5. In terms of remote access to the CRC meetings, even after the fact, on the Town of Amherst’s YouTube channel (https://www.youtube.com/channel/UCnjhMYHUcZMCfGbukz05DhA), the most recent CRC meeting recording that currently seems to be available is the CRC meeting from March 9th, 2021.

    With some Council committee meetings, such as CRC’s, being held only in person, my understanding is that some committee members have still be able to participate remotely for health reasons and concerns about Covid. If that’s the case, it would be nice if the Council and those committees would extend remote access as well to members of the public who are not able to participate in in-person meetings for similar reasons.

  6. Deerfield Select Board commits to hybrid meetings

    Daily Hampshire Gazette 7/18/2021 6:55:04 PM

    DEERFIELD — The Select Board committed to hybrid meetings for the foreseeable future and laid out its priorities for the new fiscal year during its meeting last week.
    As the town emerges from the COVID-19 pandemic and meetings return to in-person formats, the board stated its intention to continue to attempt hybrid meetings despite any technical difficulties that may arise.
    Select Board member David Wolfram said hybrid meetings are allowing for more public participation than he’s seen in years.
    “I’m in favor of continuing hybrid until the glaciers come back,” Wolfram said jokingly. “In the number of years that I’ve participated in local government, we’d have an average of two people. Right now we have 19 people signed on (to this meeting). Even though they might not be participating, they’re listening and better informed on what’s happening in Deerfield.”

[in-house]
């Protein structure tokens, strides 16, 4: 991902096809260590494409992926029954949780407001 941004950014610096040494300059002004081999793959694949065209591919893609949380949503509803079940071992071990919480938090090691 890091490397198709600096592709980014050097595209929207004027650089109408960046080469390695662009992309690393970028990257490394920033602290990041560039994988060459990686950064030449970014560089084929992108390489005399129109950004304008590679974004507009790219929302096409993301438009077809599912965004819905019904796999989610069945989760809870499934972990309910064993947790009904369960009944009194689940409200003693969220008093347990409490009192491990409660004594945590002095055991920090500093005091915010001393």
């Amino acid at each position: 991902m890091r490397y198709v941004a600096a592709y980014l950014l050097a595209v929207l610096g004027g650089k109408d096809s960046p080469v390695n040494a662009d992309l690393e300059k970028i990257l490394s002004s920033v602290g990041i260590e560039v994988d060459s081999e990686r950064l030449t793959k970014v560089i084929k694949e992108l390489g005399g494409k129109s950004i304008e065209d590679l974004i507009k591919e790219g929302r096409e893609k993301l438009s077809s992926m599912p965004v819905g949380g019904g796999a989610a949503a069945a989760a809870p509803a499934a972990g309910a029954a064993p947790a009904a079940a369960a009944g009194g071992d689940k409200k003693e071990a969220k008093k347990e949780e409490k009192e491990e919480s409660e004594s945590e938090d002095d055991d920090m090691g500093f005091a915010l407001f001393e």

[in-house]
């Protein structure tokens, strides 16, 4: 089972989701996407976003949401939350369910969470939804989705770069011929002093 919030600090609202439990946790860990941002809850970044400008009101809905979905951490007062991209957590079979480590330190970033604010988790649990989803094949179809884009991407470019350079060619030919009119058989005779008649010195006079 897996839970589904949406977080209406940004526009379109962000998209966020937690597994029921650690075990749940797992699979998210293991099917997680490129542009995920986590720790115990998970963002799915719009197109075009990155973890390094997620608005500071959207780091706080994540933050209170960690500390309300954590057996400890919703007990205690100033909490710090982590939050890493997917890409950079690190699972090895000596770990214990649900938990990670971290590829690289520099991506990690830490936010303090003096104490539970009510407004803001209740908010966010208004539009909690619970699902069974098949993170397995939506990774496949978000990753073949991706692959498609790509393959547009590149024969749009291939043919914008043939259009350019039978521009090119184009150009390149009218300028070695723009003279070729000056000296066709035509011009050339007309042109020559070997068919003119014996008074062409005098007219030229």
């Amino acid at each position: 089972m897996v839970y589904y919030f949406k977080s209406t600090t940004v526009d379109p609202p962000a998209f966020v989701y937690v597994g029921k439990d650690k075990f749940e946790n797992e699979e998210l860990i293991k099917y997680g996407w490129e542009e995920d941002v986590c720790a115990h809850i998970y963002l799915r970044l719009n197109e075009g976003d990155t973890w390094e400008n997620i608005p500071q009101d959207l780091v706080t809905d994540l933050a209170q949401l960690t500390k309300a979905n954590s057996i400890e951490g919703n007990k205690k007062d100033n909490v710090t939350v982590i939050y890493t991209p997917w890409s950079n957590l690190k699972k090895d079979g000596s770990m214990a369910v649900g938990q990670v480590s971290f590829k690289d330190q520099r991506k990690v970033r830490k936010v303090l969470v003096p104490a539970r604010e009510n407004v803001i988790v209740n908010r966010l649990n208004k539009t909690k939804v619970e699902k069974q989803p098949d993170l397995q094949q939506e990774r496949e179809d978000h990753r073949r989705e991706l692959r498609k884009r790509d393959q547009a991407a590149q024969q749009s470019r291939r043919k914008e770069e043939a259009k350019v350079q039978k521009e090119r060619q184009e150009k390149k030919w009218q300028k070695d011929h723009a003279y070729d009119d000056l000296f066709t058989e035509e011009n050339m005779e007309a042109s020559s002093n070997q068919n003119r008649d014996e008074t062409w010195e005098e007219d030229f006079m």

Sound feedback, low volume and unmuted mics on Zoom are a few of the issues Select Board member Trevor McDaniel said the board will work through, much like how they adjusted on the fly to the pandemic last year.
    “We’re doing the best we can with technology,” McDaniel said. “We learned all along last year and we’ll figure this out, too.”
    Last month, the Select Board authorized $7,500 to buy improved audio and video equipment for the ease of conducting hybrid meetings.
    McDaniel said the board is willing to take the time and money to pursue hybrid meetings because it facilitates public participation, but he mentioned if someone really wants to have their voice heard then they should physically attend the meeting.
    “We’re going to do the best we can to make sure you can hear us,” McDaniel said. “If there’s something really interesting to you and you want to participate in democracy, come to Town Hall.”